Utah regulators want the owner of a coal mine near Price to address a highly flammable gas leaking into the atmosphere.
The Utah Division of Oil, Gas and Mining has ordered UtahAmerican to plug about 10 holes or wells known as gob vents and reclaim the land.
The division said there’s no point in keeping them open if the company has relinquished the leases or mined out the coal.
The Centennial Mine, about 10 miles northeast of Price, hasn’t operated in more than a decade. UtahAmerican isn’t required to control the methane, unlike in the oil and gas industry.
It’s asking the division’s board to rescind the plugging order, the Salt Lake Tribune reports .
The company said the vents pose a low risk of ignition in a remote area and it might resume operations at the mine one day.
A resolution is possible. The associate director of the state agency, Dana Dean, said regulators are negotiating with UtahAmerican to allow the wells to stay open until Aug. 1 so another firm can capture the gas and possibly sell it.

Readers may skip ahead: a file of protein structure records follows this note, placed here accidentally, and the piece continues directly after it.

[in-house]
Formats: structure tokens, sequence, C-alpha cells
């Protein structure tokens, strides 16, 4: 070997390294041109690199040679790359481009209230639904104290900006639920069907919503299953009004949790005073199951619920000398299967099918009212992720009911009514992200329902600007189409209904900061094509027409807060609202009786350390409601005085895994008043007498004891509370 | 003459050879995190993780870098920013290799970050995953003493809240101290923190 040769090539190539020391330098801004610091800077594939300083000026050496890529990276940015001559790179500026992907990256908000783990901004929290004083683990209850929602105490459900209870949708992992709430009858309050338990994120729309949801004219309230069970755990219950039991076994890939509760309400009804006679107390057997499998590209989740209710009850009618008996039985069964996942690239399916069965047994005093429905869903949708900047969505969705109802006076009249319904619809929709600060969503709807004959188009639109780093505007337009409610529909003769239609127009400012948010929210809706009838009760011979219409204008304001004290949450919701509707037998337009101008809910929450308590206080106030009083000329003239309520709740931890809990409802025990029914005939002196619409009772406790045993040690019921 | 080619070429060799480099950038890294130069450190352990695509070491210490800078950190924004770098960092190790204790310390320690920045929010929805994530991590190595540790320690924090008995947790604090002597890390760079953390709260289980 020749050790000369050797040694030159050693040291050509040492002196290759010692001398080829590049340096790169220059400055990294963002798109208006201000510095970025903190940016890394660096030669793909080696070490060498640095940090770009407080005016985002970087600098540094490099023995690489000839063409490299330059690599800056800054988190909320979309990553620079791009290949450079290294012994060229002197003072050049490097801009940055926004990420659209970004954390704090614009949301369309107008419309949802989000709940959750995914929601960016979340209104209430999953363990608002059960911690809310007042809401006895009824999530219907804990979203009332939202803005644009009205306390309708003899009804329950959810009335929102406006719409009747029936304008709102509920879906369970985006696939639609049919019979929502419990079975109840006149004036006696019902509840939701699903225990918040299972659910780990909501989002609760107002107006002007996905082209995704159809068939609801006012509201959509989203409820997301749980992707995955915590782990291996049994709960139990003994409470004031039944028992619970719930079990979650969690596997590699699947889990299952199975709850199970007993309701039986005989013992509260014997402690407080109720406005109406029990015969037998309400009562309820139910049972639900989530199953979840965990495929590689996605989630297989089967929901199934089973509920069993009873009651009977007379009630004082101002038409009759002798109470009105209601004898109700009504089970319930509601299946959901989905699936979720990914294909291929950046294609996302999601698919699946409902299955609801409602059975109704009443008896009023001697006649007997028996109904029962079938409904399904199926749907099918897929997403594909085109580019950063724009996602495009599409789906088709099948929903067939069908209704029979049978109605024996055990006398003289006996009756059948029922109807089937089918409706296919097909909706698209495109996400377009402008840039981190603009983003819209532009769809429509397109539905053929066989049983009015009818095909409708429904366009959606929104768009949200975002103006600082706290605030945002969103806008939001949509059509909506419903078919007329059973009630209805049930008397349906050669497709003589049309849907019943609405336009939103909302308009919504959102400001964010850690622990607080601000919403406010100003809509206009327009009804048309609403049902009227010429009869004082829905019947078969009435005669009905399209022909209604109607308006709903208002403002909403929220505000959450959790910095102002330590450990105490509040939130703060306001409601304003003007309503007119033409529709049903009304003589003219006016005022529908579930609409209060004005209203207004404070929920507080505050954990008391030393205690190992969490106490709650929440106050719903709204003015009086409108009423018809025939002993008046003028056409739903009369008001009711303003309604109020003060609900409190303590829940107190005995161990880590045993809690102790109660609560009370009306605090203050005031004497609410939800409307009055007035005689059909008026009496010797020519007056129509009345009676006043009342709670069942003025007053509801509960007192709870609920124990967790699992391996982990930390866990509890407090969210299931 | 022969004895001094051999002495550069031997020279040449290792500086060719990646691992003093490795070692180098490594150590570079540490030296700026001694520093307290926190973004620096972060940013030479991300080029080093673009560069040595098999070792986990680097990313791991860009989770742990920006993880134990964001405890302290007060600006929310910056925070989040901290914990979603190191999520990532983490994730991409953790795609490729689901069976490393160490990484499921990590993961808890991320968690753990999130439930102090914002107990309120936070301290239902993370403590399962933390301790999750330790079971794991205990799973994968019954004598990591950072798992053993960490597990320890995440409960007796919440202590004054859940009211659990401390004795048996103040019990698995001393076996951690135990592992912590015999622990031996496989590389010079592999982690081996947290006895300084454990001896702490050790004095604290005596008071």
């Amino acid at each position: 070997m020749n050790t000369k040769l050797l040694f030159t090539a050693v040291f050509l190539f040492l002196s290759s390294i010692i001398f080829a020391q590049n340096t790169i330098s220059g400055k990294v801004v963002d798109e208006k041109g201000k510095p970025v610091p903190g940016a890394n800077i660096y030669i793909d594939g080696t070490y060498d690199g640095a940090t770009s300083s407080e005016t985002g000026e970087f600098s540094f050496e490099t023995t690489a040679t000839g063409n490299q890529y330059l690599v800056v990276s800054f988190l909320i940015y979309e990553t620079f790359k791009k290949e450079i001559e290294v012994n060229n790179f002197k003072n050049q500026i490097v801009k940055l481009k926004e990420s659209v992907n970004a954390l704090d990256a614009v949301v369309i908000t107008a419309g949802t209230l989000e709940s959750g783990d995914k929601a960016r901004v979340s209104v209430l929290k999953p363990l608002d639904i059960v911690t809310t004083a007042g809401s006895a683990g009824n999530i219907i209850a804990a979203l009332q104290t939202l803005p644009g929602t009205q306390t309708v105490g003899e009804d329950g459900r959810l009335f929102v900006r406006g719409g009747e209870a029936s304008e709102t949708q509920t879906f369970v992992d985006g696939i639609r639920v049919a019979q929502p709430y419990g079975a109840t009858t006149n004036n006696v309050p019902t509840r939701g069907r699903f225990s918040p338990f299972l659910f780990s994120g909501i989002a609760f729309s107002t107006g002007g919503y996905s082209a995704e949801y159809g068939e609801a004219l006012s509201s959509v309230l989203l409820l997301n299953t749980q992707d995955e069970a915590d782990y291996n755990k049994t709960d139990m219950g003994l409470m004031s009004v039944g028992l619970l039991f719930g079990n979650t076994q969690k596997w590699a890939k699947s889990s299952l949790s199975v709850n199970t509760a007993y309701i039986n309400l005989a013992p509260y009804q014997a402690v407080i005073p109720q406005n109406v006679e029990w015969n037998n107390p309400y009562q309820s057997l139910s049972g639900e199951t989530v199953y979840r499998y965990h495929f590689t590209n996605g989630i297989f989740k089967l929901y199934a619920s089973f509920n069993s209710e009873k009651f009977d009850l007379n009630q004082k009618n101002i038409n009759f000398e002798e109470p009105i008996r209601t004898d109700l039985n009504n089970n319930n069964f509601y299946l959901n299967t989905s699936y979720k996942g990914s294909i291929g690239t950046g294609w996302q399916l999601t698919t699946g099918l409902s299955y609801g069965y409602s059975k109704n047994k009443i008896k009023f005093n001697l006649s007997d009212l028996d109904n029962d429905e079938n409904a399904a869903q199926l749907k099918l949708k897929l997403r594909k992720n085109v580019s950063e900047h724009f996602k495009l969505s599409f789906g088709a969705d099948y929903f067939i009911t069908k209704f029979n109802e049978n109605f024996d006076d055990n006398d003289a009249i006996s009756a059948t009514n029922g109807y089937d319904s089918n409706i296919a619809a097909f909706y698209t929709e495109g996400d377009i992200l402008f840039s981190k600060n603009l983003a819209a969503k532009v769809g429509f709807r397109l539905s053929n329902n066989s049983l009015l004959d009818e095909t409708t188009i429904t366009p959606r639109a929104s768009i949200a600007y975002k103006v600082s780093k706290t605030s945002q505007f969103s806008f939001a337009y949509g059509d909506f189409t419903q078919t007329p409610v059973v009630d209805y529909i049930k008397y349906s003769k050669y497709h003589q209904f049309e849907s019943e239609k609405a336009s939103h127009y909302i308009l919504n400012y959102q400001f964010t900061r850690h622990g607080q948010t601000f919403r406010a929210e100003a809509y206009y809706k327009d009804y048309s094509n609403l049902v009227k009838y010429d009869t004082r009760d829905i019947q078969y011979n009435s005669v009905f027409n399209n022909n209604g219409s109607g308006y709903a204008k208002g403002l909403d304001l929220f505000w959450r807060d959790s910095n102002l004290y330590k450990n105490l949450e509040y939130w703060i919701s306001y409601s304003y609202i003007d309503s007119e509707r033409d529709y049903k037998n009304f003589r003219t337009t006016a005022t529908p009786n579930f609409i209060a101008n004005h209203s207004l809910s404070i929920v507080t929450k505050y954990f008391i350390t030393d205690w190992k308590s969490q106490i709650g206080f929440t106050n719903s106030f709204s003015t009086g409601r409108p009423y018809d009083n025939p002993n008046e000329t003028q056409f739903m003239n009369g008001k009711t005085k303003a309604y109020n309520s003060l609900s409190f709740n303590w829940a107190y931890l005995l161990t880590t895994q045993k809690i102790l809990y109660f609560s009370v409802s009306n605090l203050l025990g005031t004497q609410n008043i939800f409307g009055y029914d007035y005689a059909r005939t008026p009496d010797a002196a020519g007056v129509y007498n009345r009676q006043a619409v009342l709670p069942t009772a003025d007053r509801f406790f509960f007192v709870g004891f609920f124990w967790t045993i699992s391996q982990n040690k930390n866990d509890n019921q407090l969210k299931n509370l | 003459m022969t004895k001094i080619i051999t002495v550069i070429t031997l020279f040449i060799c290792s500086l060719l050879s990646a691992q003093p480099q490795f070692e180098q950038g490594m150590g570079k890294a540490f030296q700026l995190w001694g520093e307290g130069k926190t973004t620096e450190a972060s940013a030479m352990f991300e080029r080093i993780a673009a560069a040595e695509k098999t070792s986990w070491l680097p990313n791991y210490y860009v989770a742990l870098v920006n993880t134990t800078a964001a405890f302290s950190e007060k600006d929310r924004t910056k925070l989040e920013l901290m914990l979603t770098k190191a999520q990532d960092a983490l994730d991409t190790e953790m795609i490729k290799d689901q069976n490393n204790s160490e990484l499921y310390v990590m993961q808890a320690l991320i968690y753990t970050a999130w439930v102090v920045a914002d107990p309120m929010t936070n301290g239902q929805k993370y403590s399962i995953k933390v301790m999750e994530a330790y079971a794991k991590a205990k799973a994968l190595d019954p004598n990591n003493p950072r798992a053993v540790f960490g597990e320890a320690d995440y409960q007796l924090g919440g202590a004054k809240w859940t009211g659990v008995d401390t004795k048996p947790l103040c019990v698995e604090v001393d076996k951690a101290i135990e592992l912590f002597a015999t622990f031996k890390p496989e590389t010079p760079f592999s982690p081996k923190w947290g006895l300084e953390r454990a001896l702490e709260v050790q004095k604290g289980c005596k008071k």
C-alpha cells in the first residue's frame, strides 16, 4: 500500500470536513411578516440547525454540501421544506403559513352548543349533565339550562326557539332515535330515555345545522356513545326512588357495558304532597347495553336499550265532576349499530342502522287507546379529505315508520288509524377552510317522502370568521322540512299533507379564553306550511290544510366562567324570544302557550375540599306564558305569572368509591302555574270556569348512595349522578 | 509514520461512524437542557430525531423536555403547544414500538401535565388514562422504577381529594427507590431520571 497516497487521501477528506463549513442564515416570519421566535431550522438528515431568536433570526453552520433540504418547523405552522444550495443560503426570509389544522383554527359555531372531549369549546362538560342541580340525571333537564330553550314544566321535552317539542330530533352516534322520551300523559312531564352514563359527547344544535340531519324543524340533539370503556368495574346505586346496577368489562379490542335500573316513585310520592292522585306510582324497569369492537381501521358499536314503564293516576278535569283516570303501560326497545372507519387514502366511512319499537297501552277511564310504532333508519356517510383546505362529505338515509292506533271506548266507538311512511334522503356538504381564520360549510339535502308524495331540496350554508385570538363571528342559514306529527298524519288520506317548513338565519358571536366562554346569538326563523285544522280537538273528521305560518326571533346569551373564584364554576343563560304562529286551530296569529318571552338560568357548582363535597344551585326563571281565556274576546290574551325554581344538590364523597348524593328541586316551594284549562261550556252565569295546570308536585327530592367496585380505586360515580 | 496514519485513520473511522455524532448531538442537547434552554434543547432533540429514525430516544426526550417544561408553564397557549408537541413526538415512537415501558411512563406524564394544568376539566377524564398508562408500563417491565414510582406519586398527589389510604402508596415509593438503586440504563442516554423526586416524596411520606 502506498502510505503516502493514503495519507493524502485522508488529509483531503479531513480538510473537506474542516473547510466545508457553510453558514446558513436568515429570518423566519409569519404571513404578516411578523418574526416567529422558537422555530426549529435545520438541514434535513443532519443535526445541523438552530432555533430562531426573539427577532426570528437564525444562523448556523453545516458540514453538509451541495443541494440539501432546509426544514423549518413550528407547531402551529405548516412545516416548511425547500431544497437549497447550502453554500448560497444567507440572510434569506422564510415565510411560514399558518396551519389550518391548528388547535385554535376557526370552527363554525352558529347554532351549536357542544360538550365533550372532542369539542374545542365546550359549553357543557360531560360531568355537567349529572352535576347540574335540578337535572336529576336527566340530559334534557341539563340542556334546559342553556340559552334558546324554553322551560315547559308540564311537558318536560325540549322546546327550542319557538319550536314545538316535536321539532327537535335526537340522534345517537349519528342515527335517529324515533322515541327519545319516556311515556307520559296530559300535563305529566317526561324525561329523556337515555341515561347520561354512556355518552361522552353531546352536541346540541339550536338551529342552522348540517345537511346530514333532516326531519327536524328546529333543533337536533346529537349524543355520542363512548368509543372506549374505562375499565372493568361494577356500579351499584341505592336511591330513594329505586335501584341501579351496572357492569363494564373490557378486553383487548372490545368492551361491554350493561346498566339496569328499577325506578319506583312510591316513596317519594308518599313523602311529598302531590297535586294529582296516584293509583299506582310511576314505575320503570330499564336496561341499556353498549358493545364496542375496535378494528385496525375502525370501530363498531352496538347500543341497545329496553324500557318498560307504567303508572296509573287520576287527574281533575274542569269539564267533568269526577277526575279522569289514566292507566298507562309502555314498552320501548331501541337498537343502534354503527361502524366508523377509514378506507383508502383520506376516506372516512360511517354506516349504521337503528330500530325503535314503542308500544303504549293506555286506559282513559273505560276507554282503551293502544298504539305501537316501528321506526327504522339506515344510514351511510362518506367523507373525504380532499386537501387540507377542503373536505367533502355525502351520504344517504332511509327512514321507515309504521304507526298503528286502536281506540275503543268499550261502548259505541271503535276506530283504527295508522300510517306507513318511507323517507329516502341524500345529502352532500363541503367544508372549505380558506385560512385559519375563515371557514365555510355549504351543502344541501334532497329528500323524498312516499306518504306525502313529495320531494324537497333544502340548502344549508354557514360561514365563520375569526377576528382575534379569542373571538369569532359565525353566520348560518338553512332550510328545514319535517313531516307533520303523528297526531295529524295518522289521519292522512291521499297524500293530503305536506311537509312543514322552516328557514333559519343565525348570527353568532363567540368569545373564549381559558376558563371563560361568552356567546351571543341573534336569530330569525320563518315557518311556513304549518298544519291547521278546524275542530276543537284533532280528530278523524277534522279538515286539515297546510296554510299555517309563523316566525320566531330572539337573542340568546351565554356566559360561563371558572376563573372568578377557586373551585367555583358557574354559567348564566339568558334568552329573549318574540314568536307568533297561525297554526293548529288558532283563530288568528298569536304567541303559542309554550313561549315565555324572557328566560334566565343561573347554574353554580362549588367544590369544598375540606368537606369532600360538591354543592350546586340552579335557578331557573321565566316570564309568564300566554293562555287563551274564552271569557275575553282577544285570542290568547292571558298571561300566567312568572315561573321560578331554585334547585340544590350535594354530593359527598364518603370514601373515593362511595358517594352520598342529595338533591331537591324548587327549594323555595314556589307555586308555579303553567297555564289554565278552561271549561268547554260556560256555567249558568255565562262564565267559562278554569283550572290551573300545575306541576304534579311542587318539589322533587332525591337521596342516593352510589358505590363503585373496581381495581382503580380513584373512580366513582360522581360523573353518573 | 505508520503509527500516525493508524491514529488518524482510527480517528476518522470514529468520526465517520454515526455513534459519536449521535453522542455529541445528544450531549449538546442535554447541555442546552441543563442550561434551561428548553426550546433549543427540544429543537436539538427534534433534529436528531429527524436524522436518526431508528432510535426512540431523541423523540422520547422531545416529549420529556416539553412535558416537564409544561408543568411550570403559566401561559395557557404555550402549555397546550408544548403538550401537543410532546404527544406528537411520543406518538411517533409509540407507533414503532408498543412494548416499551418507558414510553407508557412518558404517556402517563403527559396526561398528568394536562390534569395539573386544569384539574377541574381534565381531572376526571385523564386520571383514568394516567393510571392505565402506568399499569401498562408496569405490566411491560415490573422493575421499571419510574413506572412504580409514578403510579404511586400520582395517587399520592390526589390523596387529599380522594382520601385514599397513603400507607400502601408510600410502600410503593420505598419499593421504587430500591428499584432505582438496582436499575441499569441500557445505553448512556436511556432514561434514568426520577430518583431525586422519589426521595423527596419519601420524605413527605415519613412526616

A lawyer for UtahAmerican, Denise Dragoo, declined comment on the dispute. But in filings with the division, she said the wells are part of the approved mine plan.
The company contracted with an Orem-based firm to collect methane from the holes bored into the Centennial Mine. It’s not clear who would be paid if the gas is sold because the U.S. Bureau of Land Management owns the minerals under the land, and the surface area is in private ownership.
Dean contends the federal government owns the methane.
Mining began at the Centennial Mine in 1980, tapping minerals on both private and federal land. The dangers of operating in methane-infused deposits 3,000 below the surface forced the owners to stop. The equipment remains in place.
The law gives the mine operator wide latitude to put operations on hold as long as it maintains the surface facilities, Dean said.
UtahAmerican also owns West Ridge and Crandall mines, which aren’t operating, and Lila Canyon mine, which is. All are near Price.